1958. Tassie’s first Guide Dog. George Grainger, Chief Telephonist with the Hydro-Electric Commission in Hobart, had trained with a guide dog at the Exeter Training Centre in England but had been unable to bring his canine friend with him when he immigrated to Australia. A successful public appeal was launched and Mr Grainger was sent to Perth for retraining. 4 weeks later, in April 1958, Mr Grainger returned with Rumpus, Tasmania’s first guide dog.
Betty Bridge was the first Guide Dog trainer in Australia, having met Arnold Cook in England during his training with his dog Dreena. In the 1940s she had applied for a position with Captain Laikoff who was training Guide Dogs in England, but was told only men were wanted. That all changed in World War II and she became one of his pupils.
In the early days dogs were offered by donation for Guide Dog training. From the first 130 dogs offered, 11 were selected for further training and were transported by Ansett-ANA to be formally trained at the National Training Centre in Kew. Guide Dogs are now specifically bred and raised for their important roles.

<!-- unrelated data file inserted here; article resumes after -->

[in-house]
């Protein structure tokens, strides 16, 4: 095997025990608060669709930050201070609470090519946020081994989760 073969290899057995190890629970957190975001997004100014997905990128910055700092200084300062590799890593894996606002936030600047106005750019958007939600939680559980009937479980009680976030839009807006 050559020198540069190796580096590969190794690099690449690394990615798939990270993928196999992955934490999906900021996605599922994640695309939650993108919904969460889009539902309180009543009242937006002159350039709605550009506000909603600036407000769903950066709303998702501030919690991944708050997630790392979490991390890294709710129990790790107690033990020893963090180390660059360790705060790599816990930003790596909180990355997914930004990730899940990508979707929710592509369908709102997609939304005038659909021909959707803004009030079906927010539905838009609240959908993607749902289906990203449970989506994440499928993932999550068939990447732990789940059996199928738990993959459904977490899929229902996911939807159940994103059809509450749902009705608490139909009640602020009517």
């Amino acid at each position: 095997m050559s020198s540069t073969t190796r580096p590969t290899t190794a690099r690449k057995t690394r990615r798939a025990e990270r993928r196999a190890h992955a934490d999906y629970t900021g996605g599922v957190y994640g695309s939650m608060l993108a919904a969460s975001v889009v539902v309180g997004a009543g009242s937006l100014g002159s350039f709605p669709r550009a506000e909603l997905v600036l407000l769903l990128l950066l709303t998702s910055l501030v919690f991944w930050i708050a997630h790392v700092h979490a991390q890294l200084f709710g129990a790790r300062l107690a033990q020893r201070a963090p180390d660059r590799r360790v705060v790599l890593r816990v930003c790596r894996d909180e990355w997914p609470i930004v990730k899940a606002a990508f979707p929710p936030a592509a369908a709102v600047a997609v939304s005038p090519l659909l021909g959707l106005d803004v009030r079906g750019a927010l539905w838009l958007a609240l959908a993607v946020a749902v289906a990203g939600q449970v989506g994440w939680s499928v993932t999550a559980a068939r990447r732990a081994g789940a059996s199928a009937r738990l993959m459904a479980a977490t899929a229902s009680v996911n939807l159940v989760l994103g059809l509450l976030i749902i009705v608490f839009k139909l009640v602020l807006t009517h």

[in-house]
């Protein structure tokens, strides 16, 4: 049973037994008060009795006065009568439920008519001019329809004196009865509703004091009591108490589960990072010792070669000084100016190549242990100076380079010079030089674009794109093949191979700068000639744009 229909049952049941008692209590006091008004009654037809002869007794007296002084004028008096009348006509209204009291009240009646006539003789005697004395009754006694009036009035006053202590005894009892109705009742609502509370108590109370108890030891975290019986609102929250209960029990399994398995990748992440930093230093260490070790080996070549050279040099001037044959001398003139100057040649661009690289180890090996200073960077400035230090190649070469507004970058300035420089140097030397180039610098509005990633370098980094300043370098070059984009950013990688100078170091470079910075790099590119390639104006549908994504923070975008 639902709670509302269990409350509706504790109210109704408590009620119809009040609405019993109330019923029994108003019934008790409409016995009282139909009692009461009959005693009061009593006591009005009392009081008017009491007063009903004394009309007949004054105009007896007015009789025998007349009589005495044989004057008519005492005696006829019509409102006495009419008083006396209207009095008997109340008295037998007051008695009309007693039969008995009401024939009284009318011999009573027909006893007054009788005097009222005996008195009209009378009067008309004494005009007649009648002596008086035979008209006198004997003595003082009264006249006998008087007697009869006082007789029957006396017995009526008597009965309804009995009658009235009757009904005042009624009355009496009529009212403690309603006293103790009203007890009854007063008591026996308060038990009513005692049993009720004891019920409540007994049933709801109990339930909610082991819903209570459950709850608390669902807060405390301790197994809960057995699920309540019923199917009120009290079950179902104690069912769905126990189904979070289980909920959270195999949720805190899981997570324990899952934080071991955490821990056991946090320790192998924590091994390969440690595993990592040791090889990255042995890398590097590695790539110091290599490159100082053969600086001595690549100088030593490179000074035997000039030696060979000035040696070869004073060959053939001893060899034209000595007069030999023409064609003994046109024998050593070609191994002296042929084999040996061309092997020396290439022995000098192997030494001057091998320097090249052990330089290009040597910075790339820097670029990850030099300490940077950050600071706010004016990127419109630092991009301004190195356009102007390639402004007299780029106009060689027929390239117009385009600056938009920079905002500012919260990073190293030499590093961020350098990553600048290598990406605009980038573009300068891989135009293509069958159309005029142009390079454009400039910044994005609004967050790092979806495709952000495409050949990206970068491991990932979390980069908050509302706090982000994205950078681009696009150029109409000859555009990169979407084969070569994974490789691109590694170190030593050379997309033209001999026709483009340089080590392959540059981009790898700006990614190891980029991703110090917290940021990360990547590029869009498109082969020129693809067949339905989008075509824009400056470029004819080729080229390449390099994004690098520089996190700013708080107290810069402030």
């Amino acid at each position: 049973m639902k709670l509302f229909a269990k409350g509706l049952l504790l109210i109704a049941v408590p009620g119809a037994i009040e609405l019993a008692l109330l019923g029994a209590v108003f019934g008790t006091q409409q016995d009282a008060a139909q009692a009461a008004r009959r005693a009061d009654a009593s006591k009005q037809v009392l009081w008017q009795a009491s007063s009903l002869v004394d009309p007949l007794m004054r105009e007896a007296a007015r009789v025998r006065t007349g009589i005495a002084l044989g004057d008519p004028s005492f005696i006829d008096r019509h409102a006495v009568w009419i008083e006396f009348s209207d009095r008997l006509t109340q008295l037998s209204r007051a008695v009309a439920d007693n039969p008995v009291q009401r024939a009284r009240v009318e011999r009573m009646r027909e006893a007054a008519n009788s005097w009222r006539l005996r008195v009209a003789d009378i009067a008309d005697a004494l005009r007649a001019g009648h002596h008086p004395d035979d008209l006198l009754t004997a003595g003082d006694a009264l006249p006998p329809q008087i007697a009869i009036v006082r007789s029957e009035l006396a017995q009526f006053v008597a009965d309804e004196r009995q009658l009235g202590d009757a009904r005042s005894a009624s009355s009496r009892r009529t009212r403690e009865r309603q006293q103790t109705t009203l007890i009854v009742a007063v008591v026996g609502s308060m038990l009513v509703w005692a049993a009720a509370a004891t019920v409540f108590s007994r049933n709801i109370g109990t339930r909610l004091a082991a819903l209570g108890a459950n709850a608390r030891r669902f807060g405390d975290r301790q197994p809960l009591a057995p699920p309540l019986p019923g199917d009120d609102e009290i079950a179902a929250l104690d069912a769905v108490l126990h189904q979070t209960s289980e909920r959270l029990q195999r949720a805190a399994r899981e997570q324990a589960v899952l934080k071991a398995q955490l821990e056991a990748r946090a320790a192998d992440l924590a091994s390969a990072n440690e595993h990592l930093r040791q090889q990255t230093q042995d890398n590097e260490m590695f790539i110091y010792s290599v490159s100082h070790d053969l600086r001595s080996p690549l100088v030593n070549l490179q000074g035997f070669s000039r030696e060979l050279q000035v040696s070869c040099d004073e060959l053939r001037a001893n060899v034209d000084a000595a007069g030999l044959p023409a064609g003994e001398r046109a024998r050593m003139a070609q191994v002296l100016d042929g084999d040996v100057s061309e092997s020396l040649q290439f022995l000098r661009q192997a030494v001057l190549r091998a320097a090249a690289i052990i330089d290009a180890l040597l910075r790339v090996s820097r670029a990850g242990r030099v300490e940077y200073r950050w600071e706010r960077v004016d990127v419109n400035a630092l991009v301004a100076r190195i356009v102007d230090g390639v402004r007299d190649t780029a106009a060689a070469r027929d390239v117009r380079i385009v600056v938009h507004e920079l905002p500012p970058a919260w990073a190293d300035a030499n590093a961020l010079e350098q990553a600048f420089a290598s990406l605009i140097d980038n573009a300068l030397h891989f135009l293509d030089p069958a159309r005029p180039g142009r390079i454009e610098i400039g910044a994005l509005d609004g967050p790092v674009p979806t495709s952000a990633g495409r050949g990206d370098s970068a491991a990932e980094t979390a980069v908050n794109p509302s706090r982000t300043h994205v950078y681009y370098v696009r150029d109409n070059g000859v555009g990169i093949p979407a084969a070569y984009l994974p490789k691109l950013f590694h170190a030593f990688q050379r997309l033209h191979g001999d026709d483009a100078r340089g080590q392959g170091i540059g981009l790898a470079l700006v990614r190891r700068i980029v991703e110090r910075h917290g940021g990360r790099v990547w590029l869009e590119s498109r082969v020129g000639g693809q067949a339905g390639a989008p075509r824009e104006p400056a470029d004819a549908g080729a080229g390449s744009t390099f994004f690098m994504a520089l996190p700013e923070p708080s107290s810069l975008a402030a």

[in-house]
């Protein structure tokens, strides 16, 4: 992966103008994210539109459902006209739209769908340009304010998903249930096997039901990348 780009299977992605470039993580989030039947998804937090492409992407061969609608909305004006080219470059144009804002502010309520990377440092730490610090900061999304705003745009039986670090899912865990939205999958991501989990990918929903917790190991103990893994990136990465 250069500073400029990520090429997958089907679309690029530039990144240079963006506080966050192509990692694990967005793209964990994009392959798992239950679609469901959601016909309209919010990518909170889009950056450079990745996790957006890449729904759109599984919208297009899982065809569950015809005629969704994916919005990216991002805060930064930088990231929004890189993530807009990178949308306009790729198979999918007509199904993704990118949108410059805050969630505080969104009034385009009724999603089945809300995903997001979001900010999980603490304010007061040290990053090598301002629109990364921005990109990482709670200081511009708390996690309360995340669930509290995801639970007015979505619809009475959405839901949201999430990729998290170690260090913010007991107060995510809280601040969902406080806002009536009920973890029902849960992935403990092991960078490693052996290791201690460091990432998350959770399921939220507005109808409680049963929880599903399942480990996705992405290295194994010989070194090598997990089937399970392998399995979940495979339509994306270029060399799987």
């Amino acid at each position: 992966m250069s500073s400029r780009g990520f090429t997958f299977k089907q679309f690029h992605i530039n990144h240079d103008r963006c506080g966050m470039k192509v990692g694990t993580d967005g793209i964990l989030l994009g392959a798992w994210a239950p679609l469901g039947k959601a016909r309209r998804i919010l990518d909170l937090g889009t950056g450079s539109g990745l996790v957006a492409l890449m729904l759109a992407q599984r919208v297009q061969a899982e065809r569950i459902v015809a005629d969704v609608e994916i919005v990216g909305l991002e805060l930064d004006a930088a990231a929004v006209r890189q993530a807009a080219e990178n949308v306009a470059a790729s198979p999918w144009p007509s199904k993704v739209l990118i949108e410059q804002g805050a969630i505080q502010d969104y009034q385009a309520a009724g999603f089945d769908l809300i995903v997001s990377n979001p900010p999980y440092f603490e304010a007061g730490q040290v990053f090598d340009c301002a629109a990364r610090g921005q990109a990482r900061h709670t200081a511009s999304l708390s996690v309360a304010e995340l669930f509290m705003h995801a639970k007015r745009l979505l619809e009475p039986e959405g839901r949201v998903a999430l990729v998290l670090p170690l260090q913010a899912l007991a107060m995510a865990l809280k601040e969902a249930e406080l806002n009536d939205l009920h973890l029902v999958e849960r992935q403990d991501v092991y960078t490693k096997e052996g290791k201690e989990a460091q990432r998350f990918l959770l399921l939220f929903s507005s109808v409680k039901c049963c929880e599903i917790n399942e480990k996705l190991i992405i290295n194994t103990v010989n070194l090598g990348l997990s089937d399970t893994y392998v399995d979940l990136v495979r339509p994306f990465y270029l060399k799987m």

1960. A Royal change. The Governor of Tasmania accepted patronage of the Association, and around this time the Attorney General also approved the use of the prefix “Royal”. Thus, the Tasmanian branch became the only individual member of the Guide Dogs Associations to be so honoured. The Tasmanian Governor of the day traditionally accepts the position of Patron.
In the 1960s airline Ansett-ANA made their parked aircraft available to the National Training Centre for Guide Dog familiarisation. Airline staff trained on evacuating people travelling with a Guide Dog and also experienced under blindfold the challenges of eating an airline meal in flight.